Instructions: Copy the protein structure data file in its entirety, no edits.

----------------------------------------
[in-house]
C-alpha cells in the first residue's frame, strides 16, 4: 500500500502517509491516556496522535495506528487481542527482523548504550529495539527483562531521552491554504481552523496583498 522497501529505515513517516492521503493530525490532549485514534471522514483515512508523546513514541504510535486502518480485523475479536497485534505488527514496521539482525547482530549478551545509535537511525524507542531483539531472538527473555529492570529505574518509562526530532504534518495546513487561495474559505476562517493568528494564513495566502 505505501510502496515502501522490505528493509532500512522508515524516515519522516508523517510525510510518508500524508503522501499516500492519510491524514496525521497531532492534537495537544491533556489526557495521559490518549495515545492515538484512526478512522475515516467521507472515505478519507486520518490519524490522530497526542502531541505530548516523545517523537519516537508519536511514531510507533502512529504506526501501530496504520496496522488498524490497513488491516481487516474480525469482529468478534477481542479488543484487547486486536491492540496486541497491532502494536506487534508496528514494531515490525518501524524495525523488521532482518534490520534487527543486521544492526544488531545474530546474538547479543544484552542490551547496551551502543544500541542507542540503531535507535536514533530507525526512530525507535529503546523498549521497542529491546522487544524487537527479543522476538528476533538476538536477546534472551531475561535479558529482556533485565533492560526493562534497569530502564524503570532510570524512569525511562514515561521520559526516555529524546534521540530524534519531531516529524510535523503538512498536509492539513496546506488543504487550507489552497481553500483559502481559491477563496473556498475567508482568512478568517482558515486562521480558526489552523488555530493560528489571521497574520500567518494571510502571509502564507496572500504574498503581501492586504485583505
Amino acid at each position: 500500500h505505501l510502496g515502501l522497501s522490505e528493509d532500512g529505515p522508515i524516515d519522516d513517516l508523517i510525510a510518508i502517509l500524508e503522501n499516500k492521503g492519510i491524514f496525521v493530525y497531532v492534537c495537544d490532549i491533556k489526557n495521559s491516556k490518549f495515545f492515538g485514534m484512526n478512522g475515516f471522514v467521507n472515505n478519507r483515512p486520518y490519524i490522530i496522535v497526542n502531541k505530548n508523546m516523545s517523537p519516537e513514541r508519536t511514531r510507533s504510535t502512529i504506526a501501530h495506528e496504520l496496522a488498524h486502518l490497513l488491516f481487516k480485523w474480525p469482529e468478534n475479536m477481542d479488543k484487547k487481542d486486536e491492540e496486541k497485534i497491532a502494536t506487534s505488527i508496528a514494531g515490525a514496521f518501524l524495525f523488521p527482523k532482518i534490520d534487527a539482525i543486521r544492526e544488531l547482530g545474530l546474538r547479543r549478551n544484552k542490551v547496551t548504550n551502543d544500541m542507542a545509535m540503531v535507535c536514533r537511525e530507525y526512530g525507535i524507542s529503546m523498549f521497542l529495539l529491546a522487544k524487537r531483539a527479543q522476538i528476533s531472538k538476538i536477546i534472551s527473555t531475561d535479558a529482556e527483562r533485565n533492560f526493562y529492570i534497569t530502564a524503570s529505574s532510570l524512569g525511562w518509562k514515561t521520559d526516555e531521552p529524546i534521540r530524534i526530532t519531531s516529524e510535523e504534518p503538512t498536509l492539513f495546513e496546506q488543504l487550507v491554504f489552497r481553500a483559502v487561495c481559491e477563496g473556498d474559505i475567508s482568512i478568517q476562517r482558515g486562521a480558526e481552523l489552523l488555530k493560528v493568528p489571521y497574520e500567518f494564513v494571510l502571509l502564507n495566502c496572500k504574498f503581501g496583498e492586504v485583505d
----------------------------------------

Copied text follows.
[in-house]
C-alpha cells in the first residue's frame, strides 16, 4: 500500500502517509491516556496522535495506528487481542527482523548504550529495539527483562531521552491554504481552523496583498 522497501529505515513517516492521503493530525490532549485514534471522514483515512508523546513514541504510535486502518480485523475479536497485534505488527514496521539482525547482530549478551545509535537511525524507542531483539531472538527473555529492570529505574518509562526530532504534518495546513487561495474559505476562517493568528494564513495566502 505505501510502496515502501522490505528493509532500512522508515524516515519522516508523517510525510510518508500524508503522501499516500492519510491524514496525521497531532492534537495537544491533556489526557495521559490518549495515545492515538484512526478512522475515516467521507472515505478519507486520518490519524490522530497526542502531541505530548516523545517523537519516537508519536511514531510507533502512529504506526501501530496504520496496522488498524490497513488491516481487516474480525469482529468478534477481542479488543484487547486486536491492540496486541497491532502494536506487534508496528514494531515490525518501524524495525523488521532482518534490520534487527543486521544492526544488531545474530546474538547479543544484552542490551547496551551502543544500541542507542540503531535507535536514533530507525526512530525507535529503546523498549521497542529491546522487544524487537527479543522476538528476533538476538536477546534472551531475561535479558529482556533485565533492560526493562534497569530502564524503570532510570524512569525511562514515561521520559526516555529524546534521540530524534519531531516529524510535523503538512498536509492539513496546506488543504487550507489552497481553500483559502481559491477563496473556498475567508482568512478568517482558515486562521480558526489552523488555530493560528489571521497574520500567518494571510502571509502564507496572500504574498503581501492586504485583505
Amino acid at each position: 500500500h505505501l510502496g515502501l522497501s522490505e528493509d532500512g529505515p522508515i524516515d519522516d513517516l508523517i510525510a510518508i502517509l500524508e503522501n499516500k492521503g492519510i491524514f496525521v493530525y497531532v492534537c495537544d490532549i491533556k489526557n495521559s491516556k490518549f495515545f492515538g485514534m484512526n478512522g475515516f471522514v467521507n472515505n478519507r483515512p486520518y490519524i490522530i496522535v497526542n502531541k505530548n508523546m516523545s517523537p519516537e513514541r508519536t511514531r510507533s504510535t502512529i504506526a501501530h495506528e496504520l496496522a488498524h486502518l490497513l488491516f481487516k480485523w474480525p469482529e468478534n475479536m477481542d479488543k484487547k487481542d486486536e491492540e496486541k497485534i497491532a502494536t506487534s505488527i508496528a514494531g515490525a514496521f518501524l524495525f523488521p527482523k532482518i534490520d534487527a539482525i543486521r544492526e544488531l547482530g545474530l546474538r547479543r549478551n544484552k542490551v547496551t548504550n551502543d544500541m542507542a545509535m540503531v535507535c536514533r537511525e530507525y526512530g525507535i524507542s529503546m523498549f521497542l529495539l529491546a522487544k524487537r531483539a527479543q522476538i528476533s531472538k538476538i536477546i534472551s527473555t531475561d535479558a529482556e527483562r533485565n533492560f526493562y529492570i534497569t530502564a524503570s529505574s532510570l524512569g525511562w518509562k514515561t521520559d526516555e531521552p529524546i534521540r530524534i526530532t519531531s516529524e510535523e504534518p503538512t498536509l492539513f495546513e496546506q488543504l487550507v491554504f489552497r481553500a483559502v487561495c481559491e477563496g473556498d474559505i475567508s482568512i478568517q476562517r482558515g486562521a480558526e481552523l489552523l488555530k493560528v493568528p489571521y497574520e500567518f494564513v494571510l502571509l502564507n495566502c496572500k504574498f503581501g496583498e492586504v485583505d